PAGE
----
Nora and Delia Ephron’s newest play Love, Loss, and What I Wore has been on my theatrical wish list since it opened in New York last November. The wit of the Ephron sisters plus the topic of clothing is a no-fail equation in my mind, not to mention the rotating, five-woman cast of renowned talent. But as it so often happens, time escaped me and I never got a chance to see it before heading home to LA for the summer.
Yet all hope was not lost.
By the work of some divine coincidence, my mom sent me an email asking me if I wanted to see a show that had piqued her interest. Lo and behold, Love, Loss and What I Wore had followed me home, setting up shop at the Geffen Playhouse in Los Angeles. Needless to say, I responded with a paragraph of exclamation points.
About a month later with tickets in hand, we entered the Audrey Skirball Kenis Theatre, a quaint refuge within the larger playhouse. Our back row seats were only twenty-five feet from the stage, providing a sense of intimacy with the actors that was enhanced by the modest set—five chairs, five music stands, and a clothing rack of foam-board posters toting sketches of various outfits. With this reading-style staging, the actors were freed from constant character commitment, which allowed them to establish a playful relationship with the audience and create a more direct, personal connection.
Based on the book by Ilene Beckerman, the play reflects on the relationship between women’s life experiences and the wardrobe that saw them through. The show is comprised of a series of monologues and group sequences that personify the female clothing experience—from that favorite childhood dress to the love/hate relationship with heels (oh, what women will suffer for killer legs). The stories capture that mystical ability for clothing to preserve memories and emotions, like time capsules of defining moments in our lives. Though every woman endures different experiences, we all have our personal, symbolic pieces of clothing. Throughout the monologues, remarks of shared experience peppered the audience. Reminiscent sighs, groans of re-lived horror, and guilty chuckles over fashion crimes committed evidenced a collective understanding. It felt like every woman in that theatre had some secret, intrinsic connection rooted in the female experience.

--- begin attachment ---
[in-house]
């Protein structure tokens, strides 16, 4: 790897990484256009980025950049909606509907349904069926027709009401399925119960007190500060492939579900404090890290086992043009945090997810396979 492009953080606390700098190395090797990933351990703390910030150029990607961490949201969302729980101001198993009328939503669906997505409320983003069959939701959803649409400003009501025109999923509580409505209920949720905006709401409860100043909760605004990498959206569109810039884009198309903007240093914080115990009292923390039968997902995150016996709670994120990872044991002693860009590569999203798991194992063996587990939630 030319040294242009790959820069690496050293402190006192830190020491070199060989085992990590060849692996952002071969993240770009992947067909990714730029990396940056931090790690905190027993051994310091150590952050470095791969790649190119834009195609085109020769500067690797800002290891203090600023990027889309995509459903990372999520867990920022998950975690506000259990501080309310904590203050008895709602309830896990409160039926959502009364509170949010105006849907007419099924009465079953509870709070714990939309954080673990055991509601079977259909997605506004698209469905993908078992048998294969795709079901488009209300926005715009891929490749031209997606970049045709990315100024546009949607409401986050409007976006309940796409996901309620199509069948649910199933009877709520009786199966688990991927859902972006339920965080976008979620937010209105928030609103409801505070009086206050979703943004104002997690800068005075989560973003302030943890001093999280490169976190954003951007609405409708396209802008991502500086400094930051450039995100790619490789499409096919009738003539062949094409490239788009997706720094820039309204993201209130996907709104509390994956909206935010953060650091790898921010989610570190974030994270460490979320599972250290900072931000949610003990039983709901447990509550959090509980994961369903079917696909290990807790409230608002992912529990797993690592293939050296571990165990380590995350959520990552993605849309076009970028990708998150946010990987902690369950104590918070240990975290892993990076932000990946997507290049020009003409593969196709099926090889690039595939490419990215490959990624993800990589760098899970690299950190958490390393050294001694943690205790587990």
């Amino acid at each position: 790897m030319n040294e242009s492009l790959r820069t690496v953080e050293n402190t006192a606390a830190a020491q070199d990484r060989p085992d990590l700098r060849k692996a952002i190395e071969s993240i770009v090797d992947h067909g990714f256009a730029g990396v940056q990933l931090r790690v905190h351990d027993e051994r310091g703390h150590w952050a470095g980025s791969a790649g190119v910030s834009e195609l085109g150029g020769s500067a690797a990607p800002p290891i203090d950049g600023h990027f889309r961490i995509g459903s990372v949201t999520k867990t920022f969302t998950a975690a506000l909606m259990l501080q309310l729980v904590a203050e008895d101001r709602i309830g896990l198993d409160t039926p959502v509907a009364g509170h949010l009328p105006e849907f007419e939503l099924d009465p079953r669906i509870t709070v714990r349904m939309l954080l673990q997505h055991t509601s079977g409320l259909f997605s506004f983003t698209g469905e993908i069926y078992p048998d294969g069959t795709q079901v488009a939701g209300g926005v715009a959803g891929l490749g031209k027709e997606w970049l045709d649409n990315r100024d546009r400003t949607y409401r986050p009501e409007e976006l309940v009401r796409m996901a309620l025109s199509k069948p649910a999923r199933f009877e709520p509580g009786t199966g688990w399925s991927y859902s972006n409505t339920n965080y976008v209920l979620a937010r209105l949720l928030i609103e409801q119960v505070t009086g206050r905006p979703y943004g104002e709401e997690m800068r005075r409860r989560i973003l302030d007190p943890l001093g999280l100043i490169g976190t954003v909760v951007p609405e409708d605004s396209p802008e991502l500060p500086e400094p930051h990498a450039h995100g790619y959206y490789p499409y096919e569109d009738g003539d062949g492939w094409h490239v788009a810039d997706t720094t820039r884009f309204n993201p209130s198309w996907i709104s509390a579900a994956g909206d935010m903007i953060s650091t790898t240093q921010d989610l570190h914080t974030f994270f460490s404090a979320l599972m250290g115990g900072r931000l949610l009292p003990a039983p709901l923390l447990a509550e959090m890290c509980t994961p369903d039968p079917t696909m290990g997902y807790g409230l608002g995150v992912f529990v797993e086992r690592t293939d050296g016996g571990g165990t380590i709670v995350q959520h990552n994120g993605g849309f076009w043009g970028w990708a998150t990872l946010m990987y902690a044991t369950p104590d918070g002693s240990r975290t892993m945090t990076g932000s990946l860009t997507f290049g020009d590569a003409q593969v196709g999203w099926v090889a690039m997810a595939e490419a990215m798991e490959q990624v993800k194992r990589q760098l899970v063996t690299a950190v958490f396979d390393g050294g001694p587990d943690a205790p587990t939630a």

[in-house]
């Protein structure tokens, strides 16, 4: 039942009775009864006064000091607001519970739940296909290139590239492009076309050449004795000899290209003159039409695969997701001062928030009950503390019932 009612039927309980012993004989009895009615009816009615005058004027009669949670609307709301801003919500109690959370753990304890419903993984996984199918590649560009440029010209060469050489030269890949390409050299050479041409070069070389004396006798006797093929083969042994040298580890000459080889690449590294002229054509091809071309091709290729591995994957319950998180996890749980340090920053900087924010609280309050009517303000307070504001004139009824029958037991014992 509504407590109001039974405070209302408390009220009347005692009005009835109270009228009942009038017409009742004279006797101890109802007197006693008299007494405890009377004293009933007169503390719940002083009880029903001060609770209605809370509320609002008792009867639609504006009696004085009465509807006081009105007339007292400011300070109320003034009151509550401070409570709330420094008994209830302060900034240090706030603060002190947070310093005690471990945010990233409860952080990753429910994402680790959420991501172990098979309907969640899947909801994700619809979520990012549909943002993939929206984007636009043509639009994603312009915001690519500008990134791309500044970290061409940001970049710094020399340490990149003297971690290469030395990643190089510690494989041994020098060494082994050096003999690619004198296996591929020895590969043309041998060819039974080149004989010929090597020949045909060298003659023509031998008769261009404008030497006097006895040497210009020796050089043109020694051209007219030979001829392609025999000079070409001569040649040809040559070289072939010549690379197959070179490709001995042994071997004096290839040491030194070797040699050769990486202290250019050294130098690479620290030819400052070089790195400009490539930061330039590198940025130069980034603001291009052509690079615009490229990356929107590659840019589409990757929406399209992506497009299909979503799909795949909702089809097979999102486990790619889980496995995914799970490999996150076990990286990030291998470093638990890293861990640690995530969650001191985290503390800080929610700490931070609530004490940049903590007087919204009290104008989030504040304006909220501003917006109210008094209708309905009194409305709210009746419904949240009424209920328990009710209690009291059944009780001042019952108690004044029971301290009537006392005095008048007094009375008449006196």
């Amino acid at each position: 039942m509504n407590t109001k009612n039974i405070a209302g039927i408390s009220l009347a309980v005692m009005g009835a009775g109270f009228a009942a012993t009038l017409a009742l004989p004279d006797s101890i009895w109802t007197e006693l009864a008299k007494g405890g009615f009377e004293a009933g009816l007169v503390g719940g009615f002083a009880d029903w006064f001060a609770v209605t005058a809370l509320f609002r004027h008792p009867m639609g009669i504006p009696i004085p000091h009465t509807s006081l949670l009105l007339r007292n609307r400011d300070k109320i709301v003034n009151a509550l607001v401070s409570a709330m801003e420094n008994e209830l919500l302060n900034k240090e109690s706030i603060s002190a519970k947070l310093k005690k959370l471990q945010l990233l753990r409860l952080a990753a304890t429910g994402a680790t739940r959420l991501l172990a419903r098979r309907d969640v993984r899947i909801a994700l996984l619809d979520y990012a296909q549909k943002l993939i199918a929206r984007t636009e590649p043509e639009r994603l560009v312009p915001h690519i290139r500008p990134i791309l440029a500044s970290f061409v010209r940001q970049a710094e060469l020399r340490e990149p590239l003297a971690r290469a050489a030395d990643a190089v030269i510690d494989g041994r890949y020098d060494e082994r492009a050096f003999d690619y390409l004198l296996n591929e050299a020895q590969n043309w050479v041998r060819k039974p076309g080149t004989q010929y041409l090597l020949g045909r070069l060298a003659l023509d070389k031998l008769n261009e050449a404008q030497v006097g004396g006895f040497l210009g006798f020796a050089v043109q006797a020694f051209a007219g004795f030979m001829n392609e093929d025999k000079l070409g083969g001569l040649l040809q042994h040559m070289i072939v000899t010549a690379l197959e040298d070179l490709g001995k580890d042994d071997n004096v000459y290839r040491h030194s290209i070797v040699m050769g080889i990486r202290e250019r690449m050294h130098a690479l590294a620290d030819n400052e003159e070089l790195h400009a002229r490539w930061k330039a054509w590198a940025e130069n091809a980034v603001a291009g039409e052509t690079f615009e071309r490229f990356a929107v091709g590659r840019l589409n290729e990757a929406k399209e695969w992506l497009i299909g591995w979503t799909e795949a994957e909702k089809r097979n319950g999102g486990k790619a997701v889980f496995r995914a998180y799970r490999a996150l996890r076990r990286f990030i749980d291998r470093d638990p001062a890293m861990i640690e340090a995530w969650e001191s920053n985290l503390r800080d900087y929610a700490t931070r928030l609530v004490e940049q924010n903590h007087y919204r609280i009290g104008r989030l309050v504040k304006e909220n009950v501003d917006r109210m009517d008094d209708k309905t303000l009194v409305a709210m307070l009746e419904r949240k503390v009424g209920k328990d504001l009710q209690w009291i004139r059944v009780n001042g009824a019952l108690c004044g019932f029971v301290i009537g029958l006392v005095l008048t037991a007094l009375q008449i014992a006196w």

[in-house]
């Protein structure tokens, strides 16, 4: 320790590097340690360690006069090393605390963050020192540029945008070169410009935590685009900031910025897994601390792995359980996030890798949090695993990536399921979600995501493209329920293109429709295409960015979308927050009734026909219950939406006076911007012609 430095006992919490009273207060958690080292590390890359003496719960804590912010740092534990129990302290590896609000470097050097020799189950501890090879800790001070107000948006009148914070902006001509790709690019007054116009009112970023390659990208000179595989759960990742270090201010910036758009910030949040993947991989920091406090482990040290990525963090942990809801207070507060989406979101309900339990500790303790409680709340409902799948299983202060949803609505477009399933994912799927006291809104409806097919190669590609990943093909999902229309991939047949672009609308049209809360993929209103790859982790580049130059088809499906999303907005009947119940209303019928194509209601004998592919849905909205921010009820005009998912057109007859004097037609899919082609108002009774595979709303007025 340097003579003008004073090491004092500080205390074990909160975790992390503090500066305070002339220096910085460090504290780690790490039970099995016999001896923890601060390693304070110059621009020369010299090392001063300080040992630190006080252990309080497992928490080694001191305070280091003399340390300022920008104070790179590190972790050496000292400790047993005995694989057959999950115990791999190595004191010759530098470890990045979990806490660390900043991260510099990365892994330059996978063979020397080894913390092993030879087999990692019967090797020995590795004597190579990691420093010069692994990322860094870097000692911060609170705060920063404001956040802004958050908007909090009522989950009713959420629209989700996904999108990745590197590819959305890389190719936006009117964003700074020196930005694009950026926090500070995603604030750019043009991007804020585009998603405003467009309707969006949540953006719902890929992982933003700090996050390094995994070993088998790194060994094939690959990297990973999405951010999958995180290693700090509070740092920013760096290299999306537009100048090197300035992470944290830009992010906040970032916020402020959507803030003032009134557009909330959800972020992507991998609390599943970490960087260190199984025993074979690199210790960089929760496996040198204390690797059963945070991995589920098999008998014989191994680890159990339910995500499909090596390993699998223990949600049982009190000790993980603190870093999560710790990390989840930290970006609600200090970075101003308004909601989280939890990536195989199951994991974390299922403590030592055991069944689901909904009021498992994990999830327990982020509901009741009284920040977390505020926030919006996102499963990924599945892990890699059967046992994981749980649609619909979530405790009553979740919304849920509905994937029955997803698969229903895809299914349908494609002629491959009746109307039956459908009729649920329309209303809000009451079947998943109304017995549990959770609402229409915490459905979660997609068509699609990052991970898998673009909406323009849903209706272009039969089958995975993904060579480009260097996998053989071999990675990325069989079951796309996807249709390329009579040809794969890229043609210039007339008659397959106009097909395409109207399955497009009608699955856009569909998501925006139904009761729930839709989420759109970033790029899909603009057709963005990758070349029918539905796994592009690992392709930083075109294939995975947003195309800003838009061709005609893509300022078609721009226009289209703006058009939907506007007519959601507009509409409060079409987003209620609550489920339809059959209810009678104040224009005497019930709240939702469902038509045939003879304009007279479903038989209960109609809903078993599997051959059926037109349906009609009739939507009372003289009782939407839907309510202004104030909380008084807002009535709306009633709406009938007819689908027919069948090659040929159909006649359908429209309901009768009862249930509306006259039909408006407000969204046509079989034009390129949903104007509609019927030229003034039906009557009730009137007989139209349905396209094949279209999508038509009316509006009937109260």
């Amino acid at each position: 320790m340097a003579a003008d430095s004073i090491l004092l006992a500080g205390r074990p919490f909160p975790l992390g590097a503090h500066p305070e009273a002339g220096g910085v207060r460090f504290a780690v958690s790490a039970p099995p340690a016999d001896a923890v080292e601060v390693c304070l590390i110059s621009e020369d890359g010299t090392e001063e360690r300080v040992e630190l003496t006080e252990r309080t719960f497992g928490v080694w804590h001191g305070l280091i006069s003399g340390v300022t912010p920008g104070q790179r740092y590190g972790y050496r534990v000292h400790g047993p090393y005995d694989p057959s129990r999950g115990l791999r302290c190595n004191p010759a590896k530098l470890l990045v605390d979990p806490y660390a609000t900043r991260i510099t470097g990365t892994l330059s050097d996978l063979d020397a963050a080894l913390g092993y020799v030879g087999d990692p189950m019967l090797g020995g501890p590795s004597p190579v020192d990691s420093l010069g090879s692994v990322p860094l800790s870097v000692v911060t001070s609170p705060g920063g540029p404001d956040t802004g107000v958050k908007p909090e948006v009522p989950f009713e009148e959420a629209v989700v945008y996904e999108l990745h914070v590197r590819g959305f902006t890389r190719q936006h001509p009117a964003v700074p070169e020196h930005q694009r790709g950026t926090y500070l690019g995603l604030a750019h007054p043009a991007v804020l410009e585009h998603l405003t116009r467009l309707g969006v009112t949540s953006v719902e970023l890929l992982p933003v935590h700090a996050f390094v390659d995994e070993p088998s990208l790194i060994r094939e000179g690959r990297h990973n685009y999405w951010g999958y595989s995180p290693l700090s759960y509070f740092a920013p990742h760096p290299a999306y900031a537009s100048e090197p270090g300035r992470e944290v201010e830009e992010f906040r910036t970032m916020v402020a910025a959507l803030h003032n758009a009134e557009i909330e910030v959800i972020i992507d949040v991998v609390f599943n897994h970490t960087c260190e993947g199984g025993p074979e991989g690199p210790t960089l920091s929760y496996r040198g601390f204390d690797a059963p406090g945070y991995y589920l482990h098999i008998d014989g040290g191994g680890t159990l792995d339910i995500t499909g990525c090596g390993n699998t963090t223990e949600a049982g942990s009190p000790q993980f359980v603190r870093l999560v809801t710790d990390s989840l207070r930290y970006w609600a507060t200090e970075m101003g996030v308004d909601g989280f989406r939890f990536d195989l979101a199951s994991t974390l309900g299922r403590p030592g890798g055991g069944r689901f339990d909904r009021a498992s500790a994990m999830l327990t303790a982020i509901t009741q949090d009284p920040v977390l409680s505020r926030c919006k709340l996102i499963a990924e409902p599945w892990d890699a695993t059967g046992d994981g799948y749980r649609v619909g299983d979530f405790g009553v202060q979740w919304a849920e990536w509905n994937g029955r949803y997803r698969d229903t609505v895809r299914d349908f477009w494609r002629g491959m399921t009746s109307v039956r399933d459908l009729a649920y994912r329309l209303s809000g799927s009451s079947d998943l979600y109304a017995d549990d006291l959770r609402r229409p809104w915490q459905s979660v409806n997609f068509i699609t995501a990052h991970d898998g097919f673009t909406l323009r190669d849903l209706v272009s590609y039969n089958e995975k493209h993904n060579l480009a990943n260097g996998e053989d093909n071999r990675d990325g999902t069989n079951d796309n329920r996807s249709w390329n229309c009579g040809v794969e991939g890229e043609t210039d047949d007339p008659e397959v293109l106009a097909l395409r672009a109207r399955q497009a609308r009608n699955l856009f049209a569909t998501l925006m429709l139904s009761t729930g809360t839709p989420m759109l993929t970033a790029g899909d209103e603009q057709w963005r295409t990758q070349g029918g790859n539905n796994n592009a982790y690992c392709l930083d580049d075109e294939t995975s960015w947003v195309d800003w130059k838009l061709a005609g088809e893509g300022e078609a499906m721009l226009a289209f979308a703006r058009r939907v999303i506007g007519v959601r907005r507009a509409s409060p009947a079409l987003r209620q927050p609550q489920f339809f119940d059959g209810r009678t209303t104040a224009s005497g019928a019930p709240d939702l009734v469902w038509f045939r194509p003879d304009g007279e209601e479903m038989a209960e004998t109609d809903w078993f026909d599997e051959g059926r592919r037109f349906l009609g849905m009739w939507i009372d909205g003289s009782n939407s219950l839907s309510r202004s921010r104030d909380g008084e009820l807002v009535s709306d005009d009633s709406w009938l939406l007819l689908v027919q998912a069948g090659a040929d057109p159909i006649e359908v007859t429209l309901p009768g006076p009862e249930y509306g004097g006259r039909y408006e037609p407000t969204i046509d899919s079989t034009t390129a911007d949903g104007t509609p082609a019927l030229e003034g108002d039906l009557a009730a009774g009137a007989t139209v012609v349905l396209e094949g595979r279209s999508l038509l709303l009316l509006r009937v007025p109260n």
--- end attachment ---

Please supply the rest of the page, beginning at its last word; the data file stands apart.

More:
The vibrant cast included Rhea Pearlman and her daughter Lucy DeVito (both of whom performed in the Off-Broadway version), as well as Nancy Travis, Conchata Ferrell, and Justina Machado. They sat in chairs with their scripts on music stands, dynamically diving in and out of characters as needed. Though some deliveries seemed a bit over-the-top, as though trying to compensate for the simplistic staging, I appreciated their commitment to bringing the moment to life. Unexpected laughs, goofs, and gaffes were all part of the fun, which suited the attitude of the play; it felt more like a girls’ get-together than a formal “thee-eh-tuh” performance. But despite the relaxed atmosphere, the actors maintained a level of professionalism that elevated it from an amateur reading to legitimate theatre. The cast was always engaged with what was happening on stage, and they listened to each other’s monologues with a genuine presence. The show was a perfect combination of casual comfort and sophisticated elegance.
Leaving the theatre, my mom and I began reflecting on the pieces that roadmap our own lives. I will never give up the raincoat that my grandmother bought for me: unabashedly synthetic fabric collaged with black-and-white photos of Golden Age movie stars. To me, it was the epitome of glamour (and still is). Though squeezing into it now would obliterate my circulation, it holds a permanent place in my wardrobe. It embodies the memory of my grandmother—afternoons at Bullock’s, the cloying sweetness of See’s lollipops, the overflowing love of an extraordinary survivor and my guardian angel. As I cue the Kleenex I’m laughing to myself a bit. Who knew a play about something as superficial as clothing could end up being so profound?
Love, Loss, and What I Wore is running at the Audrey Skirball Kenis Theatre at the Geffen Playhouse until August 1. The current cast performs until July 3. For tickets call 310-208-5454